2006 San Francisco Conference
by Floyd Ciruli
The third consecutive PAPOR conference in San Francisco, and the first on a Christmas-decorated Union Square, was a success. More than 60 participants joined panelists of national and international researchers and journalists on topics from the power-shifting 2006 U.S. election to the razor-thin Mexican presidential election.
The annual conference, which is the highlight of the PAPOR year, provides a unique western U.S. focus on politics and policy. The emphasis is on the topical, providing a variety of perspectives and open conversation. The plenary panel assembled a Mexico City pollster, a Mexico-based U.S. journalist and a Berkeley Latin American scholar to analyze the July Mexican presidential election.
Francisco Abundis of Parametria, Rob Collier of the San Francisco Chronicle and Dwight Dyer of UC-Berkeley Center for Latin American Studies described the growth in importance of polling to Mexican politics and media coverage. There were a number of similarities with the close 2000 U.S. Presidential election. For instance, a final decision required more than 60 days of dispute and deliberation (2000 required 36 days).
Elections in Western States
One of the most popular regularly repeated panels is the review of politics and elections in western states. Floyd Ciruli, who chaired the panel, presented an overview of the 2006 election in the west with a Democratic pick-up of a governor (CO), a U.S. Senate seat (MT) and four congressional seats (CA, AR-2, CO). Ciruli argued that Colorado’s shift along the color spectrum from red in 2002 to bright blue in 2006 was a harbinger for Democratic ascendance in the mountain west and not merely a local outlier.
Mark DiCamillo of Field Research Corporation described California Gov. Schwarzenegger’s repositioning and re-election after his poor performance in the 2005 election. This was a personal, not party, victory as Democrats continue to dominate the remaining statewide offices. Californians’ attitudes toward the future and their willingness to support public investment were analyzed by Mark Baldassare of the Public Policy Institute of California. Data from November infrastructure bond initiatives and PPIC polls were used. The methodological challenge of incorporating high levels of absentee voters into exit polls was the focus of Jill Darling, assistant polling director for the Los Angeles Times. Finally, the election was put in perspective by pointed and humorous comments of the dean of California’s political columnists, Dan Walters of the Sacramento Bee.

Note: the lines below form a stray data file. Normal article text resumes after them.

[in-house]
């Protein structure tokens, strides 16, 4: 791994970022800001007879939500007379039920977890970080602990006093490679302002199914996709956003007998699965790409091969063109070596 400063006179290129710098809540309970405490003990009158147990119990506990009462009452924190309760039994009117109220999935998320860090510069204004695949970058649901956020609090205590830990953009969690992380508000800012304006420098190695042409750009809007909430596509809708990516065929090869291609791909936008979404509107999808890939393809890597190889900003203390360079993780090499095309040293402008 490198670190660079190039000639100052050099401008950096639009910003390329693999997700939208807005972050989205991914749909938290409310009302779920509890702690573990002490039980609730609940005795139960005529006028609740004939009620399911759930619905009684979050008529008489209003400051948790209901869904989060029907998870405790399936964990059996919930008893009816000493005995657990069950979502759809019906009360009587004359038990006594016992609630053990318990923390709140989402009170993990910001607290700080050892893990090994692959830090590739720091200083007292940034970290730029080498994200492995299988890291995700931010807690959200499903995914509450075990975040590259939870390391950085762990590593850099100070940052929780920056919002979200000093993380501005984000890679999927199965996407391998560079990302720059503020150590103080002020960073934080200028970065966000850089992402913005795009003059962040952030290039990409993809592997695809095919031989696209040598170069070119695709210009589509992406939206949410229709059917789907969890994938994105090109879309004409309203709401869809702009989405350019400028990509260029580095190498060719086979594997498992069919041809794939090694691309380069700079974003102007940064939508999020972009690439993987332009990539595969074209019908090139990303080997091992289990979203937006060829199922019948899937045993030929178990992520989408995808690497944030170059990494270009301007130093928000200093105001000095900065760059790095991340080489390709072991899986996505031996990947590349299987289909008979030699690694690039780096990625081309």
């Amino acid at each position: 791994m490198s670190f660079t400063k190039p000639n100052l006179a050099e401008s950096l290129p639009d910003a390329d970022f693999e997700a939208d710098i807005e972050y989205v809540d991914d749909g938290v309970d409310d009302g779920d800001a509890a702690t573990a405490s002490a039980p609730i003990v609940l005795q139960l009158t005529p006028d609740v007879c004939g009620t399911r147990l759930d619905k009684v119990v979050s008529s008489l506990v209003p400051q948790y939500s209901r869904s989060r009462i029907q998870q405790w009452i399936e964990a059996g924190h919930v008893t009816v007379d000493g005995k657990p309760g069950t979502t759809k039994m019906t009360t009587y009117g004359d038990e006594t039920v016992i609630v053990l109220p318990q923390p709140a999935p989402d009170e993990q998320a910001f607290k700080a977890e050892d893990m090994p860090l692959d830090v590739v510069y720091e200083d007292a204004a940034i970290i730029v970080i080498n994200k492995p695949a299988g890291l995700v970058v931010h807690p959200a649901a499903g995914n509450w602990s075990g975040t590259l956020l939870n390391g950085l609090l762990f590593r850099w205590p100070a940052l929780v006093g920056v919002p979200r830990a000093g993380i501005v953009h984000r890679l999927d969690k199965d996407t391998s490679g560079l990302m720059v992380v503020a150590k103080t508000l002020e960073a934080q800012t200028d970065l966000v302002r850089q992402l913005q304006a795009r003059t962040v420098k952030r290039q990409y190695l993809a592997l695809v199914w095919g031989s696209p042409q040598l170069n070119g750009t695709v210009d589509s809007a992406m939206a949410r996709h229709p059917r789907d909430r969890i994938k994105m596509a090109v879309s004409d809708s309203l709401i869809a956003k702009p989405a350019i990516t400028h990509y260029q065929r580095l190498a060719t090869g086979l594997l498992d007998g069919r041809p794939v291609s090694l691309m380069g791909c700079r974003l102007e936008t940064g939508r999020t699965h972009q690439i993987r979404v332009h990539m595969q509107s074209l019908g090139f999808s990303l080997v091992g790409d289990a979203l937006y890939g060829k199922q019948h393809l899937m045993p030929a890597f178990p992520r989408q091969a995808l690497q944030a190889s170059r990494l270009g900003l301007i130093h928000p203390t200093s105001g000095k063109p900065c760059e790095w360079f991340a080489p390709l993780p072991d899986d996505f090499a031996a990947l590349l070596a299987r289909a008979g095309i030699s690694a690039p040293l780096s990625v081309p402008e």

U.S. National Election
Jon Cohen, new polling director of the Washington Post, chaired a panel on the predicted, but still dramatic, November election results. The depth and breath of the Democratic victory and an electorate that wanted a break from intense Washington partisan wars were described by CBS pollster Anthony Salvanto. A shift in allegiance among military families to the benefit of Democrats was presented by Amy Gershkoff of Greenberg Quinlan Rosner Research. A study of congressional districts where voters on large military bases expressed more concerns about “staying too long in Iraq” than “worrying about cutting and running” explored the potential for a future realignment of defense-oriented voters toward Democrats. Doug Strand of the UC-Berkeley Survey Research Center presented an update of an ongoing data set from the Political Agendas and Citizens Engagement Survey, which has been tracking the national electorate since 2004. The data confirmed that the Iraq War was the dominant influence in voter evaluation of the Bush presidency.
The conference methodological panel was organized by PAPOR chair Liz Hamel of the Kaiser Family Foundation. Eric Taylor of Western Wats presented results from an experiment that manipulated four questionnaire design variables and the implications for web-based survey methods. Doug Strand described response-bias impact on comparisons of data from surveys conducted over time. Jon Krosnick of Stanford University described a new approach to constructing national random samples that can then be used for regular on-line data collection. Finally, the importation of cell phones into RDD survey samples was approached from a practical point of view by John Hall of Mathematica Policy Research.
Immigration and Minority Issues
The final conference panel described Latino voters’ impact on the 2006 election after a large build-up of expectation from political action surrounding the illegal immigration issue. Public Policy Institute of California’s Sonja Petek and Renatta DeFever presented the immigration issue and the Latino California vote in 2006.
The conference always presents at least one short course. Bill Jacoby of Michigan State University examined the utility of multi-dimensional scaling for analyzing public opinion data. His approach used easy-to-understand examples from public opinion to allow participants to rapidly apply MDS techniques in their own research.